Romantic comedies shouldn't really be loathsome movies. The characters should be likable and engaging so it's easy to get behind them and the story shouldn't be too far-fetched. Unfortunately, Runaway Bride commits the worst sin for a romantic comedy by offering unlikable characters, making it basically impossible to really get into the movie despite how talented the cast may be.
When structural engineer Ted Crawford (Anthony Hopkins) learns his wife
is cheating on him, he concocts the perfect murder to get revenge
without being caught. Assigned to the case is hotshot attorney Willy
Beachum (Ryan Gosling) who is ready to leave the D.A's. office to join
a big money legal firm, but when he's challenged by Crawford's case,
he's willing to risk everything to prove the man is guilty.
Given the talented cast, Fracture should have been more than a by-the-numbers thriller but that's exactly what it was. It features a few good performances although they are working with some unremarkable material and can't quite lift the film above mediocrity. The uninspired direction was a bit surprising given the track record of director Gregory Hoblit. He managed to keep things safe and predictable without really adding anything special to the film. I guess he was relying on the strength of his cast which only worked to an extent. The scenes with Gosling and Hopkins were interesting to watch but whenever Hopkins was absent, the film seriously dragged and Gosling's character was really unlikable so it was hard to root for him.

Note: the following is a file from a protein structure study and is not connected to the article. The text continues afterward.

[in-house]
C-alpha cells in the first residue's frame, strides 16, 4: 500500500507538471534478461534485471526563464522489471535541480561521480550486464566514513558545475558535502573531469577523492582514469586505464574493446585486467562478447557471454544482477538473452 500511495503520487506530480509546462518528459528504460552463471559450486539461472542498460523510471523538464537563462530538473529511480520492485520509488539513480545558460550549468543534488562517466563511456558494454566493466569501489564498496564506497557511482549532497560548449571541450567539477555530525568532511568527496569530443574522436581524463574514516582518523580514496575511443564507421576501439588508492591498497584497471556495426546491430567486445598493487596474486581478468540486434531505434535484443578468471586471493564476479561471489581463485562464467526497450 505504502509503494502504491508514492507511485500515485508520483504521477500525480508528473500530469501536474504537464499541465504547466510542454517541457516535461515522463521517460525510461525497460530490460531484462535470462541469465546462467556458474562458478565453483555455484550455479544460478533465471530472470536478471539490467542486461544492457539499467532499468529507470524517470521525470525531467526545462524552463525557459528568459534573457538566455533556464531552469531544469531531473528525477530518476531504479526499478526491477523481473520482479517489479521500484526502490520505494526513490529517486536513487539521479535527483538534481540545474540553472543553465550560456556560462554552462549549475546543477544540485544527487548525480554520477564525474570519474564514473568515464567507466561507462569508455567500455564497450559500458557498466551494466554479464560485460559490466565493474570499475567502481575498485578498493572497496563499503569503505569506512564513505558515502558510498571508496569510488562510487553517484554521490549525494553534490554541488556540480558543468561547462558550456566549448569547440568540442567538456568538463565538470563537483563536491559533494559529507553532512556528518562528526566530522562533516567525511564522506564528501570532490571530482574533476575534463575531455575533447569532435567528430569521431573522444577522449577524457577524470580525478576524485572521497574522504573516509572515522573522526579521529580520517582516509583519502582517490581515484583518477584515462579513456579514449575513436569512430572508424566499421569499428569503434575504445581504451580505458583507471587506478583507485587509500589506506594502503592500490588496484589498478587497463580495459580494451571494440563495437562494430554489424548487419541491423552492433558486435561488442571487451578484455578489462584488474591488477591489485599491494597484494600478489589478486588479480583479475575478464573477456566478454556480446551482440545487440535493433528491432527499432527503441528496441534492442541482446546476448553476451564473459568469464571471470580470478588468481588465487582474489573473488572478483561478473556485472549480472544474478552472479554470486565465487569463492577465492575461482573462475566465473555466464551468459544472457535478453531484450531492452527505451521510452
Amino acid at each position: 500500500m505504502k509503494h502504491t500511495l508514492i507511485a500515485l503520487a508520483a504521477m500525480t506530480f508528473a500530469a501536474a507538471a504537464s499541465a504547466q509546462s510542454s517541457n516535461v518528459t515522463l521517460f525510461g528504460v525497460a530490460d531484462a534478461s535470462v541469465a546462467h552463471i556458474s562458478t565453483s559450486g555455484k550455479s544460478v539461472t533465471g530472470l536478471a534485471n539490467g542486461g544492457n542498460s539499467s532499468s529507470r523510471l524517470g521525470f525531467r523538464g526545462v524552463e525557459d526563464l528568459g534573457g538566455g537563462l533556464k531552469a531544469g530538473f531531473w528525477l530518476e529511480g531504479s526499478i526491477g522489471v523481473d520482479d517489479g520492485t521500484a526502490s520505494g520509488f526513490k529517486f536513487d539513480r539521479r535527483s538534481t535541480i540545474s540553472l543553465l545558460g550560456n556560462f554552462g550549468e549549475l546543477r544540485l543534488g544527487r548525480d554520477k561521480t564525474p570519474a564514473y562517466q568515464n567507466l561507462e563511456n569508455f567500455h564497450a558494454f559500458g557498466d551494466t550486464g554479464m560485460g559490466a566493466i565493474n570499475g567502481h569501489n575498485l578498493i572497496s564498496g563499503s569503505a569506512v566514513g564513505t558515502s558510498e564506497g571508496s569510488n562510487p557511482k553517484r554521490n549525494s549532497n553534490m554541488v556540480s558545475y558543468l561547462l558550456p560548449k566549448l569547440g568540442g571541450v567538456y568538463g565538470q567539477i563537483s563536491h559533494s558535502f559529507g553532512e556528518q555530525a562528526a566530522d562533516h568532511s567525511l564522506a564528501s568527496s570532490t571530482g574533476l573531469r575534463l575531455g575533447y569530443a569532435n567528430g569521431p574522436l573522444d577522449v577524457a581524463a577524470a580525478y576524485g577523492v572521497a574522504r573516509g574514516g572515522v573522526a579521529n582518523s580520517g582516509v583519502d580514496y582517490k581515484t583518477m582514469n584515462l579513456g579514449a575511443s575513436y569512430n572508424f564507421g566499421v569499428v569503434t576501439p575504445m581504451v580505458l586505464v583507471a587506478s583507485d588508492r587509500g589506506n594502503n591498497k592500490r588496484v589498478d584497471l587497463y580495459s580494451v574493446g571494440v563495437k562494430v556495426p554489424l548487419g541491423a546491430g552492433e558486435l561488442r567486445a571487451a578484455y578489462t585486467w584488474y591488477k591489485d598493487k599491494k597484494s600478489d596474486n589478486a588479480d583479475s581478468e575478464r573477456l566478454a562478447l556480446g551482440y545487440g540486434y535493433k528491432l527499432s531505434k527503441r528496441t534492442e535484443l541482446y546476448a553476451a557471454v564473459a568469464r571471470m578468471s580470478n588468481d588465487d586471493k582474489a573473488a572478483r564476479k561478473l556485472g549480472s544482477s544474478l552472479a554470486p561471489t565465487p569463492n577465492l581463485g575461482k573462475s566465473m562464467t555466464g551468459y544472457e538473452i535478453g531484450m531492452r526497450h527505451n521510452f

The screenplay was only average with some decent dialog being the highlight of it. The way the screenwriter played out the crime was very formulaic and pretty predictable. The ending was fairly obvious from the beginning and it wasn't a big twist ending that makes the viewer feel smart for figuring it out but rather it was an ending that makes the viewer wonder how these supposedly smart characters weren't able to figure it out. So save for some scenes with Gosling and Hopkins, the audience gets to watch a bland story unfold without any real sense of interest.